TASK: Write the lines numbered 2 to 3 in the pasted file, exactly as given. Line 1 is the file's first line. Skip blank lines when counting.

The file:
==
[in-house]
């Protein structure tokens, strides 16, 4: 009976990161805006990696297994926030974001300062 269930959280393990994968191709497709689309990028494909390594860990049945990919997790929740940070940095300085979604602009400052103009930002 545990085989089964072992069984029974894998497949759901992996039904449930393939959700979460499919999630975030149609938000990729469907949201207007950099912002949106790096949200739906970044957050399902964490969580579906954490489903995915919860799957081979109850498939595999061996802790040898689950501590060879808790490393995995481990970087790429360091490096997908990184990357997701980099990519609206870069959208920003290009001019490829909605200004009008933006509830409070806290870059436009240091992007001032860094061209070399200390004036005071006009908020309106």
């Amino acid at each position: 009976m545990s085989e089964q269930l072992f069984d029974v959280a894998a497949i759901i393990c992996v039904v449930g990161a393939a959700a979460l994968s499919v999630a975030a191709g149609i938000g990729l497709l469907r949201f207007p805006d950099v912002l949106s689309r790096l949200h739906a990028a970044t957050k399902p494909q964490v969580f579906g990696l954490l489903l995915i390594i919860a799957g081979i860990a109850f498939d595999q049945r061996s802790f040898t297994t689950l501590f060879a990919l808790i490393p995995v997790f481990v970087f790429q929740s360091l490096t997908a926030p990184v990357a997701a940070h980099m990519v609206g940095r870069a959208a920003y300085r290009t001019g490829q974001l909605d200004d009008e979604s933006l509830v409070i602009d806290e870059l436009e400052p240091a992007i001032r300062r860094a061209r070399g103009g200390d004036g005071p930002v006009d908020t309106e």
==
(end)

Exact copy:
């Protein structure tokens, strides 16, 4: 009976990161805006990696297994926030974001300062 269930959280393990994968191709497709689309990028494909390594860990049945990919997790929740940070940095300085979604602009400052103009930002 545990085989089964072992069984029974894998497949759901992996039904449930393939959700979460499919999630975030149609938000990729469907949201207007950099912002949106790096949200739906970044957050399902964490969580579906954490489903995915919860799957081979109850498939595999061996802790040898689950501590060879808790490393995995481990970087790429360091490096997908990184990357997701980099990519609206870069959208920003290009001019490829909605200004009008933006509830409070806290870059436009240091992007001032860094061209070399200390004036005071006009908020309106």
């Amino acid at each position: 009976m545990s085989e089964q269930l072992f069984d029974v959280a894998a497949i759901i393990c992996v039904v449930g990161a393939a959700a979460l994968s499919v999630a975030a191709g149609i938000g990729l497709l469907r949201f207007p805006d950099v912002l949106s689309r790096l949200h739906a990028a970044t957050k399902p494909q964490v969580f579906g990696l954490l489903l995915i390594i919860a799957g081979i860990a109850f498939d595999q049945r061996s802790f040898t297994t689950l501590f060879a990919l808790i490393p995995v997790f481990v970087f790429q929740s360091l490096t997908a926030p990184v990357a997701a940070h980099m990519v609206g940095r870069a959208a920003y300085r290009t001019g490829q974001l909605d200004d009008e979604s933006l509830v409070i602009d806290e870059l436009e400052p240091a992007i001032r300062r860094a061209r070399g103009g200390d004036g005071p930002v006009d908020t309106e």